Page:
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Hos to Use Light Meter when incident light not available


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#1 Alain Lumina

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Posted 17 September 2009 - 05:49 AM

I'm shooting in 16mm, and have learned how to use my incident light meter.(Sekonic L-398) I was taught to point the sensor at the light source that will be illuminating the subject.

However, how do I meter when the light falling onto the subject is practically unavailable to meter.

In particular, I ran into this situation doing test shoots in Tahoe.

I am shooting from a shaded road, I want to shoot at the opposite sunlit side of the lake. I can't, practically, drive for an hour to get around to the side of the lake onto which the sun is shining to get the reading from the sun coming down.

How do I meter in such a case? Should I just try to use reflected light in this case?

Thanks
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#2 Chris Keth

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Posted 17 September 2009 - 08:37 AM

I'm shooting in 16mm, and have learned how to use my incident light meter.(Sekonic L-398) I was taught to point the sensor at the light source that will be illuminating the subject.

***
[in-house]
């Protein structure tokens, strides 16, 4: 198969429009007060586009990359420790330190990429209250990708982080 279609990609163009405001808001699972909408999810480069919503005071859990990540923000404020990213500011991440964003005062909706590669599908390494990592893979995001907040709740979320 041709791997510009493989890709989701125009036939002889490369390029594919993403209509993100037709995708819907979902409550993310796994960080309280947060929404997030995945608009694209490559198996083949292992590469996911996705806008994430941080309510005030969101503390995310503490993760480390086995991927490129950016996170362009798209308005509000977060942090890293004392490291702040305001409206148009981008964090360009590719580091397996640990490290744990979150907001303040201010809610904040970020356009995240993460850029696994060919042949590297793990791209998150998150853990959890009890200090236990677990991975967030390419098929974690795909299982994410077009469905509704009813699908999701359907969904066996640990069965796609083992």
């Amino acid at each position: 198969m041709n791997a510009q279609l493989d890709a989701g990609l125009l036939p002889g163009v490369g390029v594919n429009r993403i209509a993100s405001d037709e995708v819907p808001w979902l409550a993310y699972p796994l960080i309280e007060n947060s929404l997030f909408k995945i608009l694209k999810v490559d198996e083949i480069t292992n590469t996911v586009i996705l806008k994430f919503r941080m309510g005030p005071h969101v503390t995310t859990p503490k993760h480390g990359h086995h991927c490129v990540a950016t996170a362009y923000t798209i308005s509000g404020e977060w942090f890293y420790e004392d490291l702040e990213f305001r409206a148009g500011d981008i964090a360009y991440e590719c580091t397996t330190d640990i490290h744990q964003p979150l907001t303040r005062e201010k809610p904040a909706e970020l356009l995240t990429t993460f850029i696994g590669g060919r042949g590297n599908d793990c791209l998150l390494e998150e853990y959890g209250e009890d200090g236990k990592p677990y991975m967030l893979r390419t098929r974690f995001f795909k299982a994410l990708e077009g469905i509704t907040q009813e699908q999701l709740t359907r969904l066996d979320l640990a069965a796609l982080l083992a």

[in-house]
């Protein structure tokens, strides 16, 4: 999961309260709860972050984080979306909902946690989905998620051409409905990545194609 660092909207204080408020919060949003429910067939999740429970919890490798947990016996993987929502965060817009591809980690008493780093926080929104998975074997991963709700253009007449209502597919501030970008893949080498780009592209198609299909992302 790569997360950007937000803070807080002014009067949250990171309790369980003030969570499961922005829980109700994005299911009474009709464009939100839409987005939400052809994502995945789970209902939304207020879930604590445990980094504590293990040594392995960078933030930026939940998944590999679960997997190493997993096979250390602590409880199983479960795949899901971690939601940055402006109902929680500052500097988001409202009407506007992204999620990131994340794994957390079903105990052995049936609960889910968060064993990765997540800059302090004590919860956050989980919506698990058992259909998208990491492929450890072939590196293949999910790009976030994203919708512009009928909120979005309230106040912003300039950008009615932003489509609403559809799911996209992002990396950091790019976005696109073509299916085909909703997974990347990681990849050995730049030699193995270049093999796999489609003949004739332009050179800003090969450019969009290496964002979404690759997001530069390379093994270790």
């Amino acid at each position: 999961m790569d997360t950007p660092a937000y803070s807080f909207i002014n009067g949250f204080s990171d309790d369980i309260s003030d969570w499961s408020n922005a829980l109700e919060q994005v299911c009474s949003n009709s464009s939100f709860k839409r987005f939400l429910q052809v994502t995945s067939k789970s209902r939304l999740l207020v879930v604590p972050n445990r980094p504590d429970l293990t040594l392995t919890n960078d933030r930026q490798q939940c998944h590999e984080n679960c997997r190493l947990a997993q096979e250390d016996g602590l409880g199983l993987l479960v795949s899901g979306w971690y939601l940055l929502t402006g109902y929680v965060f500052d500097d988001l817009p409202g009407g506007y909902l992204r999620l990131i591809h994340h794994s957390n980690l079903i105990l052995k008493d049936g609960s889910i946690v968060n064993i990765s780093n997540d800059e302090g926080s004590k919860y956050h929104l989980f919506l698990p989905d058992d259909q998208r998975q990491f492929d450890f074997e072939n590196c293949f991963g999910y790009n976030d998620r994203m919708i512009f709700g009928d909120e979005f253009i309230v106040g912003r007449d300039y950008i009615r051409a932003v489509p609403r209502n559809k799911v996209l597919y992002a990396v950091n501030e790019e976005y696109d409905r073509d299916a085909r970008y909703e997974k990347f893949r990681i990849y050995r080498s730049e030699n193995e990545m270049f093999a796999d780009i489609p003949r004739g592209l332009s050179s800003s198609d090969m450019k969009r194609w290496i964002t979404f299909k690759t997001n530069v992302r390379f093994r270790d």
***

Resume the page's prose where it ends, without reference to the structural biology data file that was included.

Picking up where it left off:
However, how do I meter when the light falling onto the subject is practically unavailable to meter.

In particular, I ran into this situation doing test shoots in Tahoe.

I am shooting from a shaded road, I want to shoot at the opposite sunlit side of the lake. I can't, practically, drive for an hour to get around to the side of the lake onto which the sun is shining to get the reading from the sun coming down.

How do I meter in such a case? Should I just try to use reflected light in this case?

Thanks


That's exactly the time when you would want to use a reflected meter. I use a minolta autometer IV and, when you unscrew the white dome, it's also a 40-degree reflected meter. Very handy for times like that.
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#3 Jamie Metzger

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Posted 17 September 2009 - 08:25 PM